“It’s strange when they near your cell. You lose all your strength. Then the footsteps stop in front of another solitary confinement cell and when you hear the sound of the key turning, you feel relieved.” These were the words of Sakae Menda, who spent 34 years on death row before he was found innocent. The death penalty has been a point of contention in this country for many years, and there are convincing arguments on both sides. At the core, however, it is never right to take the life of another person. The death penalty should be abolished in the United States, like it is in most other western cultures. This matters because it could very well be your family member or loved one on trial one day, and they could face the death penalty. That would a horrible reality, especially if they were innocent. And, truthfully, innocent people are sometimes condemned to die, and it’s been proven that it doesn’t deter crime; the death penalty even victimizes the poor.
The death penalty often condemns the innocent to die. While many people act as if this is debatable, it is a fact. Samuel R. Gross, Professor of Law at the University of Michigan conducted a study that concluded that since 1973, 144 people on death row have been exonerated for innocence. One such case was Glenn Ford. Mr. Ford spent more than 30 years on death row in Louisiana in solitary confinement, until he was released when new evidence in the case proved he wasn’t the murderer. This affected him even after he was released; he lived off charities and homeless shelters until he died. He is only one case; there are so many more examples of people being put on death row and then being released when they were proven innocent. When there are this many people proven innocent by DNA evidence, there is no escaping the conclusion that innocent people have been put to death for a crime they did not commit.
It is also an indisputable fact that capital punishment doesn’t deter crime. Columbia Law School’s Jeffery Fagan compared Murder Rates in Hong Kong, which abolished capital punishment in 1993, and murder rates in Singapore, which require the death penalty in murder cases. He found absolutely no difference between the crime rates of the two Asian cities. This just goes to show that the death penalty doesn’t make any area safer. H. Lee Sarokin, US Court of Appeals Justice, says that the death penalty doesn’t deter crime in his article in the Huffington Post. He makes the assertion that no murderer sits around the kitchen table, and says “If the death penalty is a possibility, I won’t commit this crime.” He says that states without the death penalty actually have consistently lower murder rates than those with the death penalty. He thinks that this is merely coincidental, though, and that the death penalty has no real effect. If this is the case, then what’s the point, revenge? We cannot base our laws or someone’s life on revenge.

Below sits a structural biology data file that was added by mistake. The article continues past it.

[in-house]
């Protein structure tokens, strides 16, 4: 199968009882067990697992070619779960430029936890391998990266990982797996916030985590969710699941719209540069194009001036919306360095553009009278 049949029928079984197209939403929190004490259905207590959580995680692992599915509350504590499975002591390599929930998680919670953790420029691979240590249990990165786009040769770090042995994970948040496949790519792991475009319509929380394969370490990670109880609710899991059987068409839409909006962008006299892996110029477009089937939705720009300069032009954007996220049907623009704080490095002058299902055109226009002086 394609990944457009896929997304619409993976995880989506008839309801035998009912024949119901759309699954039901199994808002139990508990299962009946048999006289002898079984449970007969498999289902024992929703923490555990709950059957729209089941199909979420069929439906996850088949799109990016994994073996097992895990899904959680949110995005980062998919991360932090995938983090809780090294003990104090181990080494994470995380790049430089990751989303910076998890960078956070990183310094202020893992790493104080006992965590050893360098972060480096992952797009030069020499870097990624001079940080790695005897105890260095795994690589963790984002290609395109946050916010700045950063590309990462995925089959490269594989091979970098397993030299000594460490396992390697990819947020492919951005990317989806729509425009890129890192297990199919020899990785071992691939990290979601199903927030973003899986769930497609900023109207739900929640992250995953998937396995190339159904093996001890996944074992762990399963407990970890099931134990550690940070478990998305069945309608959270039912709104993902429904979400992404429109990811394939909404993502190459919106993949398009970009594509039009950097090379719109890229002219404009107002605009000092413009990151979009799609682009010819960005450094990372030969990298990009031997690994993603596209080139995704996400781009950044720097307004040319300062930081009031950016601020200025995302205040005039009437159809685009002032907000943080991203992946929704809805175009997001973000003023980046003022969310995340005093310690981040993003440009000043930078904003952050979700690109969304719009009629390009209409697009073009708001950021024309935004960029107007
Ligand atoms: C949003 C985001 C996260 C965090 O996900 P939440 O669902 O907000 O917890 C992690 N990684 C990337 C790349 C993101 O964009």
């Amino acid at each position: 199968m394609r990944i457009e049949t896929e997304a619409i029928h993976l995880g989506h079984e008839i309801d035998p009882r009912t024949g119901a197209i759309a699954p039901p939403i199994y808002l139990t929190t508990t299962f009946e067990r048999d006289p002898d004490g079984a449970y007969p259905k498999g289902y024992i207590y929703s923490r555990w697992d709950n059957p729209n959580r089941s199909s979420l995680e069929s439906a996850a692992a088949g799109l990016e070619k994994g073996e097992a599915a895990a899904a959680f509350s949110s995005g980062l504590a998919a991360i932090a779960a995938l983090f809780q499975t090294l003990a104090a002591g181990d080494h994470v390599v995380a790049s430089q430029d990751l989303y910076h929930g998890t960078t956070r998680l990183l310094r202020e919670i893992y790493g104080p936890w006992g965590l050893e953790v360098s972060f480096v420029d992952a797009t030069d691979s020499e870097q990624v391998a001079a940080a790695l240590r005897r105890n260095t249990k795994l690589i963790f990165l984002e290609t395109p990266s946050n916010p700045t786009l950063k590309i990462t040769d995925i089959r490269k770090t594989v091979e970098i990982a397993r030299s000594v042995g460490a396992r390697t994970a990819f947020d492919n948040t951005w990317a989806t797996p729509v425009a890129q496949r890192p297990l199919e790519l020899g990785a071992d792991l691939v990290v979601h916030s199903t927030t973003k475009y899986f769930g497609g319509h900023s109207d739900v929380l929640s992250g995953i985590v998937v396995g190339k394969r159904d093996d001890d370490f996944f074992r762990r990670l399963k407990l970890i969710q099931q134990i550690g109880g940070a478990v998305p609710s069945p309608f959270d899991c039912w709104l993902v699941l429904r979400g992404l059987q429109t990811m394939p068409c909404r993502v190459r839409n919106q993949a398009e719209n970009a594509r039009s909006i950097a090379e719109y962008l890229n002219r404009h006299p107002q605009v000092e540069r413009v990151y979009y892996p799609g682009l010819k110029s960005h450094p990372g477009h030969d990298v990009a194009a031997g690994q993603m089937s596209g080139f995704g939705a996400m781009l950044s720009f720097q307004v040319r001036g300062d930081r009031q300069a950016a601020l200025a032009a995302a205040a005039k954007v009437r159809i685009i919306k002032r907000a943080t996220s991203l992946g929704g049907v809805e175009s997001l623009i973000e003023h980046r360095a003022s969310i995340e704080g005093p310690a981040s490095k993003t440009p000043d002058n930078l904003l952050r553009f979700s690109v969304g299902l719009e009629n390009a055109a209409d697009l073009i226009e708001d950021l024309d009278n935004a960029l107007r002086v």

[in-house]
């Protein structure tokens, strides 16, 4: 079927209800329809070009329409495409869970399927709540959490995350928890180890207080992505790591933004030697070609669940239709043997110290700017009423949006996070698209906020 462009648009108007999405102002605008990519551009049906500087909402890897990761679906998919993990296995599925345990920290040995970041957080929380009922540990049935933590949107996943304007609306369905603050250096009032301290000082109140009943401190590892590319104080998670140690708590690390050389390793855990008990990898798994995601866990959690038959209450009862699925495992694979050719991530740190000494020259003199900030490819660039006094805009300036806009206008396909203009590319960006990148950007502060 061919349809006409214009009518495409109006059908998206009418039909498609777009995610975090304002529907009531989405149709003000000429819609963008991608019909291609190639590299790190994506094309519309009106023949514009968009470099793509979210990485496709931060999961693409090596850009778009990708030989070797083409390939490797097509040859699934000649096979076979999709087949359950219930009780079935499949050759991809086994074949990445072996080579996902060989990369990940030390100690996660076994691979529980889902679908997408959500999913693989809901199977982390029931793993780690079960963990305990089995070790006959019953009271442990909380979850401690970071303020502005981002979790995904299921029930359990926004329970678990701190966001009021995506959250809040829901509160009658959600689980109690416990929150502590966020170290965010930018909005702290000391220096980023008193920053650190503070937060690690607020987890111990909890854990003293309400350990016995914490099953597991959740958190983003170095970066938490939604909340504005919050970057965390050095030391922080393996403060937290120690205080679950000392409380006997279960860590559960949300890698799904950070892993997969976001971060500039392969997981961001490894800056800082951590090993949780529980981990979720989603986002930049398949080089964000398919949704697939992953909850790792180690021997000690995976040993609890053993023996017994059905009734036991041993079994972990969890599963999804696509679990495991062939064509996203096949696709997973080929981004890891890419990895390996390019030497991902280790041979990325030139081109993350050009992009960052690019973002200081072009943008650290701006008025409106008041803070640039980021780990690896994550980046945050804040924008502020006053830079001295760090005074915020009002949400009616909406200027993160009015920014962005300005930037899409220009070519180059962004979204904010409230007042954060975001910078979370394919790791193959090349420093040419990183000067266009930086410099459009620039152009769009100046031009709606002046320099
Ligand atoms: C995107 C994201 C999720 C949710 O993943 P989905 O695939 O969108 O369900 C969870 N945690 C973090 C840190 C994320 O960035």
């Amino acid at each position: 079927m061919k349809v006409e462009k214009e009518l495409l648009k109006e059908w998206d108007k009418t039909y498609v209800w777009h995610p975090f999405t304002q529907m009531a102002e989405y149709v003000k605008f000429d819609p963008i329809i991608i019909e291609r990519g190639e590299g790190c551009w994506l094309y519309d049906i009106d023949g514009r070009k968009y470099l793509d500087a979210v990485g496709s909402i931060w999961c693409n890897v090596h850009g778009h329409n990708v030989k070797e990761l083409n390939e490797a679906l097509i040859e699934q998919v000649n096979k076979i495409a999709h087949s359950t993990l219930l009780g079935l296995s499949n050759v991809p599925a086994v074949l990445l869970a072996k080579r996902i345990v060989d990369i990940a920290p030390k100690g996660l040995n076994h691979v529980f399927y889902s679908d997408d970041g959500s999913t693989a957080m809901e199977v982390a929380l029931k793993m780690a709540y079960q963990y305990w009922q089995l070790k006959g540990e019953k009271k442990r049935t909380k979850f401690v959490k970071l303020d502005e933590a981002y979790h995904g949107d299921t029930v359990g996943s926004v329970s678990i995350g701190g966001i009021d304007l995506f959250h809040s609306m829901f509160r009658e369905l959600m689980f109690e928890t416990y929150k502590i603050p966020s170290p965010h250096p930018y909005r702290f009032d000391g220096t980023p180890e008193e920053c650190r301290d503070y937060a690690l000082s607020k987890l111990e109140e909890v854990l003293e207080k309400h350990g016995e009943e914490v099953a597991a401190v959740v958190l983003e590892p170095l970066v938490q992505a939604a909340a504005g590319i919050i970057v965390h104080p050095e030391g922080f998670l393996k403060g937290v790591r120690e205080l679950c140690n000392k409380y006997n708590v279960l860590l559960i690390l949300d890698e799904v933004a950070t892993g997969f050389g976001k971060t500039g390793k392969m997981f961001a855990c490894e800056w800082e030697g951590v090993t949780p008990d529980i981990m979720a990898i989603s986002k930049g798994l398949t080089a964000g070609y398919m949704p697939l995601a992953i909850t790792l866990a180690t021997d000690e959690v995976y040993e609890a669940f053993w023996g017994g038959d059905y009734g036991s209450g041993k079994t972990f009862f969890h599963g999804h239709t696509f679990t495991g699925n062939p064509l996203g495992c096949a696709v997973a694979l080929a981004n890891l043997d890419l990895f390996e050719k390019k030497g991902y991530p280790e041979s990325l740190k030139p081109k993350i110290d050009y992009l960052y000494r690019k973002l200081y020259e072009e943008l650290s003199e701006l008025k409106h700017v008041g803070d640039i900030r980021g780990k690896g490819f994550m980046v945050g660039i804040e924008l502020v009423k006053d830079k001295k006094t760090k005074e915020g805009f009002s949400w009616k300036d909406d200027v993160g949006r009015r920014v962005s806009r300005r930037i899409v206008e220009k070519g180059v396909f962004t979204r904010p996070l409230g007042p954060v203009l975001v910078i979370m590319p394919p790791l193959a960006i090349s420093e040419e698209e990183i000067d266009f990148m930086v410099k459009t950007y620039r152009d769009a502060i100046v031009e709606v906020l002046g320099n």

The death penalty also victimizes the poor, the weakest among us. These are facts: the most important factor in determining if a defendant will get the death penalty is the quality of representation he or she is provided. This is an issue due to the fact that almost all defendants in death penalty cases cannot afford their own attorneys. Capital cases are usually represented by inexperienced, overworked, and in many cases, incompetent lawyers provided by the state. Ruth Bader Ginsburg once said “I have yet to see a death case among the dozens coming to the Supreme Court in which the defendant was well represented at trial. People who are well represented at trial do not get the death penalty.” This is an absolute outrage that should bother each and every one of us who believe in a fair judicial system.
The death penalty should absolutely be abolished because it doesn’t fit what we stand for as a country. It victimizes the poor and it acts as a law based on revenge since it doesn’t actually deter crime. Those are reason enough to abolish the death penalty, but among the most egregious issues surrounding the death penalty is that it literally sentences the innocent to die. How would you feel if it were your brother or mother being sentenced to death in a rapid trial by an inexperienced lawyer? No one should have to their life hang in the balance like that, no matter their crime. So therefore, we should take action on the local, state, and national level to make sure that the death penalty is abolished; there are more appropriate punishments, like life in prison, than killing someone as the United States of America, a land that stands for justice and equality.
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